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I filed a ch 13 5 Dec 1 pro se. Dec 31 one of the unsecured creditors reported late payment to credit agencies. I wasn't late prior to filing bankruptcy. As well, last Friday this same creditor filed a claim in my case and lists more than what my ...
Thank you for posting a question. As a bankruptcy attorney in NC I am familiar with the 4th Circuit case law. Unfortunately, your creditor can report a late payment to credit agencies because this is factually correct. The creditor cannot post it as an attempt to coerce you into paying its debt. As for the proof of claim that lists the incorrect amount, you can file an objection to it and show evidence of the actual amount of the debt. If the Court agrees with you it will sustain your objection and only allow the creditor's claim in the proper amount. Good luck with your case!See question
I lost my job and home, been staying with a friend, I have no income except for some money from my parents (that I use for health and auto insurance first) and working on health before I can work again. Used to have 800 credit score, now afraid to...
I'm sorry to hear that you're struggling financially right now. Fortunately, most of my clients in similar situations are able to "right the ship" and get back on their financial feet. I hope that you are able to do the same. Based on your comments it sounds like bankruptcy may be a good option for you. Certainly, it's worth discussing with a bankruptcy attorney. You indicate that you are making "good intention" payments of less than the minimum to your credit cards. It sounds like this is unnecessary and unhelpful. You're not solving the problem or holding the creditors off by doing this. Moreover, it doesn't sound like you have any assets at the moment which would be in jeopardy. With just a few exceptions there is no wage garnishment in NC. You should consult with a bankruptcy attorney, who will probably advise you to stop making any payments to creditors. Also, for the time being- until you know whether you will file bankruptcy or not- you should not repay any debts to your family members. This could create what is called a "preference", which is problematic, if you file bankruptcy. I wish you well.See question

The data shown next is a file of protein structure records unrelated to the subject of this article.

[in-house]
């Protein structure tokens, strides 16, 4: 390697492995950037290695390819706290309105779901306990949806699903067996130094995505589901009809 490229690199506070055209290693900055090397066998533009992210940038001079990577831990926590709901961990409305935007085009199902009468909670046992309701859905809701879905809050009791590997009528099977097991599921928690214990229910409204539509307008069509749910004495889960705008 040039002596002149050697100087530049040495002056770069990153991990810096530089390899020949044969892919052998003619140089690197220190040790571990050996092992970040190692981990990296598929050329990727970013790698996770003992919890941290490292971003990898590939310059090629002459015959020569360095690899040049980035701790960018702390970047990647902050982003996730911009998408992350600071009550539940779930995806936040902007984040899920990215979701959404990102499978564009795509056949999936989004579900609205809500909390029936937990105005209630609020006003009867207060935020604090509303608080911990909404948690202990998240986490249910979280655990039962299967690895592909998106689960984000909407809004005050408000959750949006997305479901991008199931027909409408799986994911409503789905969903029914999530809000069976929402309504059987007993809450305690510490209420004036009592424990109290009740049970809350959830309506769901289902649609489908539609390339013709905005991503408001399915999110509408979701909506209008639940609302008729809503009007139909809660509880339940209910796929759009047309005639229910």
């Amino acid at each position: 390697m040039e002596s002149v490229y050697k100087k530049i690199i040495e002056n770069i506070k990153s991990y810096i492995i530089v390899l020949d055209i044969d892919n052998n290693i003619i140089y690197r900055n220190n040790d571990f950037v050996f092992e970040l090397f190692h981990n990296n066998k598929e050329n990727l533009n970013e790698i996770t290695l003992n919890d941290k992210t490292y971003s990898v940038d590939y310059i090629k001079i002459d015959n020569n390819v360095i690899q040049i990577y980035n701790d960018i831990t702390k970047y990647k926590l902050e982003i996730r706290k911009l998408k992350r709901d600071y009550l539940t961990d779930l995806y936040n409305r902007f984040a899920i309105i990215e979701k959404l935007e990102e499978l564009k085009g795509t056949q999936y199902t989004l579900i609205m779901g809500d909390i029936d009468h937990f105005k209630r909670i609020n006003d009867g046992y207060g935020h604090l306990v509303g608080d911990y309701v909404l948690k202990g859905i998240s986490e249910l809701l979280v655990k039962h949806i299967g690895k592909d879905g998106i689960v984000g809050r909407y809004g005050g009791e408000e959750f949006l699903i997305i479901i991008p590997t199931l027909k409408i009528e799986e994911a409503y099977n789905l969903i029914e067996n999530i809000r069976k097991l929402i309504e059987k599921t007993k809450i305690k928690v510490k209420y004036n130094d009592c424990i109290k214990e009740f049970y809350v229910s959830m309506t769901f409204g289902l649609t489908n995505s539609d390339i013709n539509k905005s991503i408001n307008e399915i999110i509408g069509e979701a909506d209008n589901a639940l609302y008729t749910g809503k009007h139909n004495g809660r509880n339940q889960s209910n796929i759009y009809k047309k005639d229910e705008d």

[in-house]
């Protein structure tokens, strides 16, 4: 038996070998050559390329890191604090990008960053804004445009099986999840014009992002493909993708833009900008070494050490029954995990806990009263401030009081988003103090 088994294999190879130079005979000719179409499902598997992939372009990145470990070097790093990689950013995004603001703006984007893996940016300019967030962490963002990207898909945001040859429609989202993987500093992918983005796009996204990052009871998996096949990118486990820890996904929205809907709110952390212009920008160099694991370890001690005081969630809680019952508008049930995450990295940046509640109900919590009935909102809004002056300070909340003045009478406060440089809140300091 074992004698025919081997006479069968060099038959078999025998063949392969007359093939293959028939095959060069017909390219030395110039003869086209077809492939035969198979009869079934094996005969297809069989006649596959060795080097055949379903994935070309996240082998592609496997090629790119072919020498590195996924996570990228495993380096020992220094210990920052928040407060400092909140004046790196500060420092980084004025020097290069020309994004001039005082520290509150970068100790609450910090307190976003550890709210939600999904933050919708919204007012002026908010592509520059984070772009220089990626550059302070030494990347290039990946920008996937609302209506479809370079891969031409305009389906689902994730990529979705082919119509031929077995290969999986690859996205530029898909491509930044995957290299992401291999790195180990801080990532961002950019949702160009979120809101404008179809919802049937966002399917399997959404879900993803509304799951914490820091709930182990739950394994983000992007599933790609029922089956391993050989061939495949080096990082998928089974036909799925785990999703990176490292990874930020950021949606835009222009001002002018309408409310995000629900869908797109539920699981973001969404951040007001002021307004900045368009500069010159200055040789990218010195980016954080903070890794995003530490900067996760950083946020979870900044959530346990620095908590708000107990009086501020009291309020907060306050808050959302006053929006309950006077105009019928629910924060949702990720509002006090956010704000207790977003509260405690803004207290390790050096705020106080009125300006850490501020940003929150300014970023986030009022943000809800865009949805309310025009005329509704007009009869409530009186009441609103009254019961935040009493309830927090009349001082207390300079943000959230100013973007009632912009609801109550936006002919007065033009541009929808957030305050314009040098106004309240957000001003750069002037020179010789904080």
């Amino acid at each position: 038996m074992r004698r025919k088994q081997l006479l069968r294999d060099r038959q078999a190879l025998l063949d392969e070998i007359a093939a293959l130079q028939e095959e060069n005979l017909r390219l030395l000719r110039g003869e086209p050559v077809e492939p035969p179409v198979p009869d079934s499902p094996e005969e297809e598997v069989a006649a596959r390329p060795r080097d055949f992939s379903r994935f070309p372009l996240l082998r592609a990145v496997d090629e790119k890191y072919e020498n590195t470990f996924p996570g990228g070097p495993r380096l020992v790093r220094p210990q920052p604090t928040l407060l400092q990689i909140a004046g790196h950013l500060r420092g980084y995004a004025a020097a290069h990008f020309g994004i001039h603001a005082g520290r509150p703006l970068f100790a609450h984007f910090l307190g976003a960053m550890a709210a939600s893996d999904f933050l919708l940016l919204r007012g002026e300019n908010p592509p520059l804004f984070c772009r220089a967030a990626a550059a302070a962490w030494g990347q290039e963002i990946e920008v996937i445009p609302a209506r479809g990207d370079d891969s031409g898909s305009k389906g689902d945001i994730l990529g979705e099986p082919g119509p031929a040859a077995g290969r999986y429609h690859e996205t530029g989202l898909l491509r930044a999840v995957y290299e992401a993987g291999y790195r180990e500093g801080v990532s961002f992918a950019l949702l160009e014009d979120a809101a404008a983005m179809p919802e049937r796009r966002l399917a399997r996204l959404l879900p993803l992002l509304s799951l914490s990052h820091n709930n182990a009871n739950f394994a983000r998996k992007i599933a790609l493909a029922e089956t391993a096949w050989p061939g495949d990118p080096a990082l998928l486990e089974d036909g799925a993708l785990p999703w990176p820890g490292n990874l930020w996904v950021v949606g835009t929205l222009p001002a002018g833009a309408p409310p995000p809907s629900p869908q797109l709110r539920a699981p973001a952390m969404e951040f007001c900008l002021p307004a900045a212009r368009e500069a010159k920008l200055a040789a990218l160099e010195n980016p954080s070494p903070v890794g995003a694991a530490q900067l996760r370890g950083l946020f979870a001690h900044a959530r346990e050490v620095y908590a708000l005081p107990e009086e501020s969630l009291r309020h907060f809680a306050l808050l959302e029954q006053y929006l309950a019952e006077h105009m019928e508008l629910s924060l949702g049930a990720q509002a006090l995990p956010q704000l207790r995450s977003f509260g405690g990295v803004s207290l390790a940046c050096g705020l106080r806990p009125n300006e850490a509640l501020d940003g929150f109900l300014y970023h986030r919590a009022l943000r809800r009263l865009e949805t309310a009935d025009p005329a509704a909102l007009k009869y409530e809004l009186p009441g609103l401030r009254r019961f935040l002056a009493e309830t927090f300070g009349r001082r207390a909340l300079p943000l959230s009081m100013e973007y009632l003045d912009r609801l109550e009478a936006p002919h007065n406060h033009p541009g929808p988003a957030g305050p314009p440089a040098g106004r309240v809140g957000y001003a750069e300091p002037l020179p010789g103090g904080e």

The home is worth about $320,000.00 and I owe $220,000.00 so I am figuring on $100,000.00 in equity if I am doing the worth right, I am married but home is titled in my name only, judgement is against me only and not sure what mortgage/deed of tru...
Unfortunately, the Sheriff can auction your real estate to satisfy a judgment. In NC you are allowed to exempt (i.e., protect) up to $35,000 in equity in your home. In your situation, it appears that you have significantly more than $35,000 in equity and so your home may be in jeopardy of being sold at a forced execution sale by the Sheriff. You should consult with a bankruptcy attorney soon to evaluate what options you may have. Off the cuff, I'd say your options are to settle the debt with the judgment creditor or to file bankruptcy under chapter 13 (a non-liquidating bankruptcy). However, an experienced bankruptcy attorney can review your entire financial situation and may be able to give you more options.See question
I am in alot of debt
I'm sorry to hear that you are in a lot of debt. Fortunately, there may be some good options for you, including bankruptcy. As for your question, "How can I fie a homestead deed", there is no such thing as a "homestead deed" in NC. My guess is that your question is about how to claim your homestead exemption. In NC, a judgment against you is a lien on any real estate that you own in the county in which the judgment is obtained, including real estate that you co-own with others. The only exception is when you own real estate with a spouse who is not a defendant in the lawsuit that gave rise to the judgment. Before trying to execute on its lien and sell the real estate on which it has a lien, the judgment creditor must give you an opportunity to claim your NC exemptions, including your homestead exemption. The NC homestead exemption is by statute and located at NCGS 1C-1601(a)(1). It provides a $35,000 exemption in real estate that you use as your home. If the equity in your real estate is less than $35,000, then your home is safe from an execution sale by the judgment creditor. If the equity is more than $35,000 then your home may still be sold. You get the first $35,000 over and above any pre-existing liens (such as mortgages, HELOCs, etc.) and the judgment creditor takes anything over $35,000 (after paying the local Sheriff to hold the sale). I hope that this answers your question. Feel free to contact me or view my website for more information: www.kightlaw.comSee question
I want this off my credit. How long will this take? I heard from other people that I should be able to buy a house again in 2 to 3 years. Is that true?